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Last post Author Topic: Windows 11 Announced  (Read 13997 times)

wraith808

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Re: Windows 11 Announced
« Reply #75 on: October 06, 2021, 08:52 AM »
At the last minute, Microsoft provides a path to upgrading unsupported hardware to Windows 11 (via codeproject -> onmsft.com)

First off, we want to talk about some support pages. On the new "Ways to install Windows 11" support page, Microsoft mentions installing Windows 11 on a device that does not meet the minimum system requirements. It highlights how you can use a registry hack (and actually provides the registry settings) to bypass the TPM and CPU checks in the Windows 11 Installation Assistant:

w11-registry-hack-768x519.png

Are they already feeling the pressure? I guess the answer is "sort of"...

This makes it clear that it is, in fact, possible to run Windows 11 on any hardware. Yet, a second support page also explains what might happen if you do so. It explains that it is not recommended, and the device might malfunction. Microsoft also makes it clear that "devices that do not meet these system requirements will no longer be guaranteed to receive updates," So there it is.

Not really sure what they're thinking or why not just back off these inane requirements and make them optional.

There's more on the page confirming that it does indeed work. Unfortunately, I can't leave MS behind. And even when I tried just for home, I found the experience "less than" for both Linux and Mac.
« Last Edit: October 06, 2021, 08:59 AM by wraith808 »

rgdot

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Re: Windows 11 Announced
« Reply #76 on: October 06, 2021, 06:09 PM »
Even something as simple as GIMP is a far cry from Windows equivalents (and I don't mean just Photoshop, others too like Affinity). I have spent the past few years dual booting or having one on a computer and the other on another. Linux for desktop is not a replacement unfortunately. Hasn't gotten much closer either ... in my opinion, others can of course feel differently.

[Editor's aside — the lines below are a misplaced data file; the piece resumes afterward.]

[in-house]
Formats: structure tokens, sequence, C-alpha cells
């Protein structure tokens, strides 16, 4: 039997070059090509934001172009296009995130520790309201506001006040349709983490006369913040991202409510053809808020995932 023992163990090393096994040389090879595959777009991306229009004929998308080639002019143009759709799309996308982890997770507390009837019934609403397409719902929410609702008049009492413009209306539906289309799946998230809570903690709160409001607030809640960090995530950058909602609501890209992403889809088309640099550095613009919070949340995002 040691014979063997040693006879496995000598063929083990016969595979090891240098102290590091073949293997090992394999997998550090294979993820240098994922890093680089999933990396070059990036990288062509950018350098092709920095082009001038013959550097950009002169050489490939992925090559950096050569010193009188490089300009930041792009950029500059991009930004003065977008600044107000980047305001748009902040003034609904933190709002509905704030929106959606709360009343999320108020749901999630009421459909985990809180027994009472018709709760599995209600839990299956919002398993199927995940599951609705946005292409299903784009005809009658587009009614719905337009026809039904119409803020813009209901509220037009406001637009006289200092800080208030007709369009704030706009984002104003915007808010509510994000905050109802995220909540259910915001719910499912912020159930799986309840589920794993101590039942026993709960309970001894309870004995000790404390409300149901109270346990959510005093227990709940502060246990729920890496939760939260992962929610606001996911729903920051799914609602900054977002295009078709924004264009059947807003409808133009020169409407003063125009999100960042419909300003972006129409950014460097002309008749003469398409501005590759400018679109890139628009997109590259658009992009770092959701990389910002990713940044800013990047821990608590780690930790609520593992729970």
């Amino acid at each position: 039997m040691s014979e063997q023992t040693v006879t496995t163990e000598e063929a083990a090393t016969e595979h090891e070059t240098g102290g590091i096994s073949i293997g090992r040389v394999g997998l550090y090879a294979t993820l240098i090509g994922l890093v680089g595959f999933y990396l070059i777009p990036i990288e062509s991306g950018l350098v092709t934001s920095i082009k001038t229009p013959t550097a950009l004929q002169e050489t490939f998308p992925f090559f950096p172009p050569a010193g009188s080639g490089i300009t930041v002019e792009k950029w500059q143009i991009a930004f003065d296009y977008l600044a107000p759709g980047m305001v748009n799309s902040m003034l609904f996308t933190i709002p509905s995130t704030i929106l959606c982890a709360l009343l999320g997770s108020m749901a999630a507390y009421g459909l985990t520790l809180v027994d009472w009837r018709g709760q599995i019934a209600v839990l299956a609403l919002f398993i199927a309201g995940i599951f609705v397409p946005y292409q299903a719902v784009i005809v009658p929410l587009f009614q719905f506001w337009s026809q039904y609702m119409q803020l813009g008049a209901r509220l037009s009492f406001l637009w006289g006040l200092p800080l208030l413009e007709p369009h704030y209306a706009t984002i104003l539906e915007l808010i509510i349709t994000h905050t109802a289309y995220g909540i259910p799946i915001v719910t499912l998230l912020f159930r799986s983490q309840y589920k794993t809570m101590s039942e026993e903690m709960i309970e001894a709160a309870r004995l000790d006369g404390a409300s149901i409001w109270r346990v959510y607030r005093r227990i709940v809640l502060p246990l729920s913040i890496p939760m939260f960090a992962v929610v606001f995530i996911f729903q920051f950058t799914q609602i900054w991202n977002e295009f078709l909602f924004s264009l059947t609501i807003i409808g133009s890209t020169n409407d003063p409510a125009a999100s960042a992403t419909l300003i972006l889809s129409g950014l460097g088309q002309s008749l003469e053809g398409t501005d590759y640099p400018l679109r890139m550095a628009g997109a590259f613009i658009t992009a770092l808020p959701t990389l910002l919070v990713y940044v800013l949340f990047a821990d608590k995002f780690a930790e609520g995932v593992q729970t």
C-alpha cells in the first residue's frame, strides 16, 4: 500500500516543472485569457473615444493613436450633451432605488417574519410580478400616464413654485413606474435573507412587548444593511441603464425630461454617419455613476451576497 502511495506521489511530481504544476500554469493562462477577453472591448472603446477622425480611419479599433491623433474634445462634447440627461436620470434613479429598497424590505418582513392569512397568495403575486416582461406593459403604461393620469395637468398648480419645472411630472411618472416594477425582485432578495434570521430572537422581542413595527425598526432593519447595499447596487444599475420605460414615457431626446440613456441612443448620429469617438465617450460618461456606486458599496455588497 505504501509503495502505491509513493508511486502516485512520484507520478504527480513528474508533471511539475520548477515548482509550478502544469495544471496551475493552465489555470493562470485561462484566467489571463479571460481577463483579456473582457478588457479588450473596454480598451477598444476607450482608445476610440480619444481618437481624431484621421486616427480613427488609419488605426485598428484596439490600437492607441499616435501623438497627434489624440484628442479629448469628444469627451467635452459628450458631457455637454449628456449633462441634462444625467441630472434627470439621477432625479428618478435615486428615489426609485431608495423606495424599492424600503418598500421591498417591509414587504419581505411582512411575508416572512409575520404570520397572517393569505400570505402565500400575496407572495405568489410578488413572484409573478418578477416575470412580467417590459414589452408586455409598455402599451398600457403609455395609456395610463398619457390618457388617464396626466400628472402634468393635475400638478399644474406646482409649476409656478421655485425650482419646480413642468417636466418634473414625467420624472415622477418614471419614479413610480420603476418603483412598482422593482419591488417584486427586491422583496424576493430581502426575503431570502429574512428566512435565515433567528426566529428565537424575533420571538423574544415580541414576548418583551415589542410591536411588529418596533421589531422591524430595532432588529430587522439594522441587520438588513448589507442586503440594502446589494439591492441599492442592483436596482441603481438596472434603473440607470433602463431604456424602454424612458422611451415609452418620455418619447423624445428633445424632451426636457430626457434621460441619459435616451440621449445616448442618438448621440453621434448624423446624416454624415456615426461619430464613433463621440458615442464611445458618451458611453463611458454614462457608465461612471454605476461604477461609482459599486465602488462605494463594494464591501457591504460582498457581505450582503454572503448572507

As another example, closing laptop lid when full screen video running may or may not make the laptop go to sleep. I have posted and sought out support about it ... but even support can solve an issue like this, my opinion is and will be based on how a system/OS/software acts in a default install.

I doubt I will attempt workarounds to get Win11 but Win10 will be my main OS for a while yet.

Deozaan

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Re: Windows 11 Announced
« Reply #77 on: October 07, 2021, 03:13 AM »
The Verge reviews Windows 11


Tuxman

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Re: Windows 11 Announced
« Reply #78 on: October 07, 2021, 03:30 AM »
I installed Windows 11 via “Windows Insider” just before it became public and oh dear, isn’t it ugly?

cthorpe

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Re: Windows 11 Announced
« Reply #79 on: October 07, 2021, 11:47 AM »
I used various flavors of Linux as my sole desktop and laptop OS for maybe 2 years.  I think I spent more time dealing with annoying issues than actually working on my work. 

A couple of months ago I threw in the towel and went back to Win 10.  When I sit down to work on my computer, it just works.  When I want to install something, it just works.  All of my hardware just works.

My desktop isn't compatible with Win 11.  If it lasts long enough to see the end of Win 10 updates, I'll probably do the registry hack to put Win 11 on it.